September 3, 2008

Google Launches Web Browser to Compete With Microsoft

Google launches Web browser to compete with Microsoft

LOS ANGELES, Sept. 2 (Xinhua) -- Google launched on Tuesday a beta version of its browser for Windows, called Google Chrome, in more than 100 countries.

With the Web browser, Google wants to be in a better position to compete with the likes of Internet Explorer and Firefox.

This was seen as yet another salvo in Google's intensifying battle with Microsoft to dominate not only what people do on the Web but also how they get there.

Microsoft recently released a beta version of Internet Explorer that makes it easier to block ads from Google and others.

Google Chrome offers features that make it easier and faster to browse the Web. It will also be an open source product, meaning anyone can modify the software code.

The move is considered audacious given Microsoft's dominance with the Explorer browser. It also could spell trouble for Firefox, a free browser that is gaining in popularity. Mozilla, the nonprofit organization that runs Firefox, has benefited from engineering help and money from Google. Just last week, Google and Mozilla extended their partnership through 2011.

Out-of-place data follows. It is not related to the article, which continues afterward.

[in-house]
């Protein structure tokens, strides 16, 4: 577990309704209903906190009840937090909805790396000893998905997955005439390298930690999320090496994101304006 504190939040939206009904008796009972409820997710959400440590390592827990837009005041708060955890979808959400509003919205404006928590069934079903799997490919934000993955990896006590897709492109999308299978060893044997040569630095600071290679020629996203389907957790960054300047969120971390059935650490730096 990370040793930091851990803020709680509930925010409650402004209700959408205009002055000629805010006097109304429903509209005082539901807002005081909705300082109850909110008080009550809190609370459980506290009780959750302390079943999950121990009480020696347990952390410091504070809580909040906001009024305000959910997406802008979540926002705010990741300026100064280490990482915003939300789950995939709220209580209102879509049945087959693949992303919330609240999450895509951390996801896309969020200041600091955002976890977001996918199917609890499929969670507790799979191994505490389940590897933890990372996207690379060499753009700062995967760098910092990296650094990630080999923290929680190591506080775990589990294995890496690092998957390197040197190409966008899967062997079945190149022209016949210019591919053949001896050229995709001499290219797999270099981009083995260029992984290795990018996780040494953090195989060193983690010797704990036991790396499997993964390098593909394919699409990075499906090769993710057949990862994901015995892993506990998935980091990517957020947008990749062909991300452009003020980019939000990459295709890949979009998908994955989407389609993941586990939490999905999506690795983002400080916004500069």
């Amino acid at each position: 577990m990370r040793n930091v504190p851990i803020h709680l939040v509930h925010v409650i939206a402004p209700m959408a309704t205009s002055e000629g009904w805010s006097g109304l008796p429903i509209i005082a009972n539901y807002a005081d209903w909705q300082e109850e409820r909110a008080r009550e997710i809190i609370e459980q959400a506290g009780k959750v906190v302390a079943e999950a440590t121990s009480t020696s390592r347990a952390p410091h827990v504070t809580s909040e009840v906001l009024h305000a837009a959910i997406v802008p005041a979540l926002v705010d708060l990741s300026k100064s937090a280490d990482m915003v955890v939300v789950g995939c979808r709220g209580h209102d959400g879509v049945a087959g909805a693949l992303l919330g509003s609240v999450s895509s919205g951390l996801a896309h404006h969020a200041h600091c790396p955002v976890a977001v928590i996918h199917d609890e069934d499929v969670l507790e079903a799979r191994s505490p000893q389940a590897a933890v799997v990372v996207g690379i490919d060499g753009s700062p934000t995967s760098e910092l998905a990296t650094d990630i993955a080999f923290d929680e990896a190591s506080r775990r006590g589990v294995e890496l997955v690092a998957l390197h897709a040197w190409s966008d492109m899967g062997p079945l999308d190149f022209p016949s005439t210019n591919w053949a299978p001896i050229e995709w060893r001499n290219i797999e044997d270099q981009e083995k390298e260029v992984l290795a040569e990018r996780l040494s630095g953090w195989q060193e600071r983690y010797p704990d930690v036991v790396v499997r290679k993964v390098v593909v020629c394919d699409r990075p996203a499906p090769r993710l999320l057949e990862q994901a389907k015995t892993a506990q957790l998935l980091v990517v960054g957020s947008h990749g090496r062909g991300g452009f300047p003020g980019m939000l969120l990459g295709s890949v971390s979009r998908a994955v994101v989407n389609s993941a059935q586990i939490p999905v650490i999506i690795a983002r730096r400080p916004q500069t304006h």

The browser, which Google says was built from scratch, has been in the works for two years. It is intended as a "modern platform for Web pages and applications" that can run faster and be more responsive, according to Google sources.

By improving the reliability of such online services, Chrome could mark another step in the browser's drive to supersede the computer operating system in importance, said Matt Rosoff, analyst with Directions on Microsoft, a research firm focused on Microsoft products and strategy.

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